If you have web developer friends, show them this article and watch as their face starts to twitch. TL;DR: good piece about browser inconsistencies around HTML forms (of which there are many)
1995 was a good year. Friends, ER, Xena were all on TV. TLC had dominated the charts with “Waterfalls”. Browsers were ok, because HTML was pretty ok. We had Mosaic, Netscape and IE1, and the HTML2 spec was finally getting around to standardizing forms. 1995 was the year when <input> was born, and now that it’s about old enough to drink, we need to have a talk.
Oh man, just found this other awesome quote:
You see, I can justify CSS quirks. I worked on Chrome for 2 years, I work next to the Blink team now, I understand we’re all writing different renderers and they all have their own CSS bugs. However, the <input> API isn’t quirky — it’s literally just a jar of spiders, and the moment you open the jar, it’s too late. You’re covered in spiders. Even your cat is a spider now. Better find some fire.
Source: I ♡ you, but you’re bringing me down – Monica Dinculescu
TL;DR: the author set up neural networks to auto-generate clickbait headlines. View the output at http://clickotron.com/ or click through to read about the system.
In total, this gives us an infinite source of useless journalism, available at no cost. If I remember correctly from economics class, this should drive the market value of useless journalism down to zero, forcing other producers of useless journalism to produce something else.
Source: Auto-Generating Clickbait With Recurrent Neural Networks | Lars Eidnes’ blog
Wow… I had no idea this was still happening here in the US! I support the author’s suggestion to eliminate these “exceptions” that enable underage marriage.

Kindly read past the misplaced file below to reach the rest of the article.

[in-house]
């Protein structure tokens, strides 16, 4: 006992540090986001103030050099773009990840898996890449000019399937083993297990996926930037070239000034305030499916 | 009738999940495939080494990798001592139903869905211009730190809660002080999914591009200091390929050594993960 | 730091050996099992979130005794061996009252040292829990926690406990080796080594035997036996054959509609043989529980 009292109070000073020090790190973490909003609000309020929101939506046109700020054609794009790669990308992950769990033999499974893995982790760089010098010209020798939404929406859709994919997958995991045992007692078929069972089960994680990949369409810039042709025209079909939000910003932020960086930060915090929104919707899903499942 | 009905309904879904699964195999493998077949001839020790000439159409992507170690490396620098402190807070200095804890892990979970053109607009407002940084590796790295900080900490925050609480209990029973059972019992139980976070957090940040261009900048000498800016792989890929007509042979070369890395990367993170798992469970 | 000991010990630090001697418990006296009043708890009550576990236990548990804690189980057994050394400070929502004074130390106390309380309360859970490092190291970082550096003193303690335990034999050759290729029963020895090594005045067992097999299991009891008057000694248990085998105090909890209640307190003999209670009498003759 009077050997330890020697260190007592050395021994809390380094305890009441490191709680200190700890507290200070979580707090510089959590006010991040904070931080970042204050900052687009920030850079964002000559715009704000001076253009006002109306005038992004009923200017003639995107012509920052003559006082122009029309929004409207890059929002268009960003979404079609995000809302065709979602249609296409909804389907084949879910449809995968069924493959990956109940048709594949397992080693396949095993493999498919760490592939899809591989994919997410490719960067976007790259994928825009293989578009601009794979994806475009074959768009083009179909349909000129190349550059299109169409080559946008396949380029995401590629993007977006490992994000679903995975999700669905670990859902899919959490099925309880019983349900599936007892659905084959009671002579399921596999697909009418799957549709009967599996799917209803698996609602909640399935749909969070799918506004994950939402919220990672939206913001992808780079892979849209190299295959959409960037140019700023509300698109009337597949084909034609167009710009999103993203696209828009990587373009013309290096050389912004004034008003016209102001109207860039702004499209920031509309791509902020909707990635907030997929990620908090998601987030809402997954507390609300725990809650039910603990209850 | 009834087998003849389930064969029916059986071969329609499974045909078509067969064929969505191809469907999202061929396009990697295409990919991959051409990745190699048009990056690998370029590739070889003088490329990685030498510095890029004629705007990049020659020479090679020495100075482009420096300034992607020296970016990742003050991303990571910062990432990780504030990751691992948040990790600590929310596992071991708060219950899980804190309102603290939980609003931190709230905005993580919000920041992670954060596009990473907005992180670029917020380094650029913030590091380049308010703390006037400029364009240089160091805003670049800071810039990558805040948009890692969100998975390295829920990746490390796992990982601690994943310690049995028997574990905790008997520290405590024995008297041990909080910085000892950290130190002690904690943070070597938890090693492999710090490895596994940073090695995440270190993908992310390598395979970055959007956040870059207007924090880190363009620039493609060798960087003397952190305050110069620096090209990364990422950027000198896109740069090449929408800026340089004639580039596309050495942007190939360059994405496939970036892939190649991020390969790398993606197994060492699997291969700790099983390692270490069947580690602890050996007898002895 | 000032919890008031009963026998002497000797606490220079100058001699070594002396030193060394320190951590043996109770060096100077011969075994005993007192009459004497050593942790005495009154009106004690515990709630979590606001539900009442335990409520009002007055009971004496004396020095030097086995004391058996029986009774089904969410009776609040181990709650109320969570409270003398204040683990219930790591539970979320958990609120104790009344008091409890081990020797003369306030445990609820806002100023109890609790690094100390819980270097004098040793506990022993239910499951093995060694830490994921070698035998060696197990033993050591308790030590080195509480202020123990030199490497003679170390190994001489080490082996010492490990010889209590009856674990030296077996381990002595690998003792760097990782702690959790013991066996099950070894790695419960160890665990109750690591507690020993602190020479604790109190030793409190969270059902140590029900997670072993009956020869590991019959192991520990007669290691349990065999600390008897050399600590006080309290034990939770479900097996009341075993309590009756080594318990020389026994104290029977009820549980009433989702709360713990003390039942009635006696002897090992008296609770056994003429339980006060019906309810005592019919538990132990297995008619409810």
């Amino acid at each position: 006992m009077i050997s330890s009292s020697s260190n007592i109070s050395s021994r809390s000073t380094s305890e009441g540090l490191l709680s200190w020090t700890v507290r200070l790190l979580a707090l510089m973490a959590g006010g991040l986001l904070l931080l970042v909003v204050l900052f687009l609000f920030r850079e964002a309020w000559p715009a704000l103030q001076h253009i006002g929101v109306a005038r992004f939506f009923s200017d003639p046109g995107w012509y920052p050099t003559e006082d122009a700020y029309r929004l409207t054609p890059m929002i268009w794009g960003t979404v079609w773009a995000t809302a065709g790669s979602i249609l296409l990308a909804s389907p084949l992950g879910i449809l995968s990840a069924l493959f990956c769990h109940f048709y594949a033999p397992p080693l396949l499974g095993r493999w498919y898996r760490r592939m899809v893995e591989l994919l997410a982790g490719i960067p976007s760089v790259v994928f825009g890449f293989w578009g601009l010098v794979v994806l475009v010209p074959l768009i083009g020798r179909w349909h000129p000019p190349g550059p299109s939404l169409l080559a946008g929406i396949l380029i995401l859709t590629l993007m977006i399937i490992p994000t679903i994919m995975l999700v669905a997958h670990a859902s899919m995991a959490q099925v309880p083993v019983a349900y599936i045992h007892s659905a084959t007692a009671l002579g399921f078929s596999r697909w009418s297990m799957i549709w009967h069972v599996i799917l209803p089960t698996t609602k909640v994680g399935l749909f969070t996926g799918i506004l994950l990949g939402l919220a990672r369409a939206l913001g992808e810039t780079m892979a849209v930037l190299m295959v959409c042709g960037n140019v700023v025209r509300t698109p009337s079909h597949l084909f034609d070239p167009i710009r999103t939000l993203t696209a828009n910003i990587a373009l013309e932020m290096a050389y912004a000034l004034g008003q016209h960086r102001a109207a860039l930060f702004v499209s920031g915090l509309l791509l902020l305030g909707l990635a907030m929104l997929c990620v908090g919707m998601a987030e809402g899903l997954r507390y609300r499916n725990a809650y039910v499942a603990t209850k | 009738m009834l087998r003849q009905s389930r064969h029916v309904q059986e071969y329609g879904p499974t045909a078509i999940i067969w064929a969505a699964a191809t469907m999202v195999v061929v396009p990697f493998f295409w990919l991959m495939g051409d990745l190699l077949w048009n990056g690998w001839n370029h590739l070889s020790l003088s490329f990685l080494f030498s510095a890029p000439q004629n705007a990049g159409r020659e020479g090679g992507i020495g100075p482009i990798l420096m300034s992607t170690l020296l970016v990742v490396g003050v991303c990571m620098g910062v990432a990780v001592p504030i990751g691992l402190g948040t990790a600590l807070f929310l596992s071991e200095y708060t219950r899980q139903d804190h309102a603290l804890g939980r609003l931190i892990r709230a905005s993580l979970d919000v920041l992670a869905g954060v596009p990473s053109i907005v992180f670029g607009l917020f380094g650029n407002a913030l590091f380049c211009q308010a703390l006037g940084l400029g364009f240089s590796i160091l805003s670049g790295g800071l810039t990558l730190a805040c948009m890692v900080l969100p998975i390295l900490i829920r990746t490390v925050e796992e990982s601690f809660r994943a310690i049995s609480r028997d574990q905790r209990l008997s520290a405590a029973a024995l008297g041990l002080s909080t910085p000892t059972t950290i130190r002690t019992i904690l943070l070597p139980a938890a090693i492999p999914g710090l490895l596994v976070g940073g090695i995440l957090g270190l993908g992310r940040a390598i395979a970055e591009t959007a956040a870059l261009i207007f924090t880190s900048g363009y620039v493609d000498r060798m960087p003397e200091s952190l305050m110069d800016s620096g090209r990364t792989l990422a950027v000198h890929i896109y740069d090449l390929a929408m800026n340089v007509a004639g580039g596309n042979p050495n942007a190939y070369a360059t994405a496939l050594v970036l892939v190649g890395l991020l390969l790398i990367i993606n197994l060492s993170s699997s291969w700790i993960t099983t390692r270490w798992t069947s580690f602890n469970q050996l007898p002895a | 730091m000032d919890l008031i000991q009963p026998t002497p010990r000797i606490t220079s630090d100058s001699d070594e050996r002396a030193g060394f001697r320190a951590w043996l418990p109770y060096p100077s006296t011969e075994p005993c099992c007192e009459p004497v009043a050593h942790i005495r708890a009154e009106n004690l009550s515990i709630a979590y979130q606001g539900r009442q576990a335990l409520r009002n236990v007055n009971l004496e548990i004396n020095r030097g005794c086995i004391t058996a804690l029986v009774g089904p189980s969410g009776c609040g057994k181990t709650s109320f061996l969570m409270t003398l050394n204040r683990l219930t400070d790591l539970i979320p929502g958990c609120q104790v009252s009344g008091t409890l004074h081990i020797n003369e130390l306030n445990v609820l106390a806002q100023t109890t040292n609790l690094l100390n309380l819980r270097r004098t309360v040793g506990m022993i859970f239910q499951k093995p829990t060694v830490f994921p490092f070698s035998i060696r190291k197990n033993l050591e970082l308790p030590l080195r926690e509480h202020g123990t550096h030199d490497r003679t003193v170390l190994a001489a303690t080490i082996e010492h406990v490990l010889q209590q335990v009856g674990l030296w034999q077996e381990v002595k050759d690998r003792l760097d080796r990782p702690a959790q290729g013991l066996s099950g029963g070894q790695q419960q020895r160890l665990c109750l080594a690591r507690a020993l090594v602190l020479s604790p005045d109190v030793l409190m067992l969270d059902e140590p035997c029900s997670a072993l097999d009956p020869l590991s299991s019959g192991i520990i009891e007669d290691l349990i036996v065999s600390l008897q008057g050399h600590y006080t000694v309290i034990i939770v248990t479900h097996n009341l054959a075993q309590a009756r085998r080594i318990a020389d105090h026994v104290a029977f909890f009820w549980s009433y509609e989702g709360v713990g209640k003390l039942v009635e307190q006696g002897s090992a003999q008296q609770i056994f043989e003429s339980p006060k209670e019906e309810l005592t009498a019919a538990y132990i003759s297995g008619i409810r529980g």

Of course, one person’s “parental consent” can be another’s “parental coercion,” but state laws typically do not call for anyone to investigate whether a child is marrying willingly. Even in the case of a girl’s sobbing openly while her parents sign the application and force her into marriage, the clerk usually has no authority to intervene. In fact, in most states there are no laws that specifically forbid forced marriage.
Source: America’s Child-Marriage Problem — The New York Times
There are a lot of funnily-named startups here… Having a comedic actor guess what they are = lulz. Here’s my favorite:
T.J.‘s guess: “That’s a site that tells you the general migration patterns of whales. And it’s not a very funny site. It’s incredibly informative. It’s for the maritime man in all of us.”
Actually: A crowdsourced business growth site
Source: TJ Miller of HBOs Silicon Valley Tries to Guess What 10 Actual Startups Do
“It’s not just a lawsuit,” says Trauss. “It’s a political exercise. Most people would be very uncomfortable tearing down 315 houses. But they don’t have a similar objection to never building them in the first place, even though I feel they’re morally equivalent. Those people show up anyway. They get born anyway. They get a job in the area anyway. What do they do? They live in an overcrowded situation, they pay too much rent, they have a commute that’s too long. Or maybe they outbid someone else, and someone else is displaced.”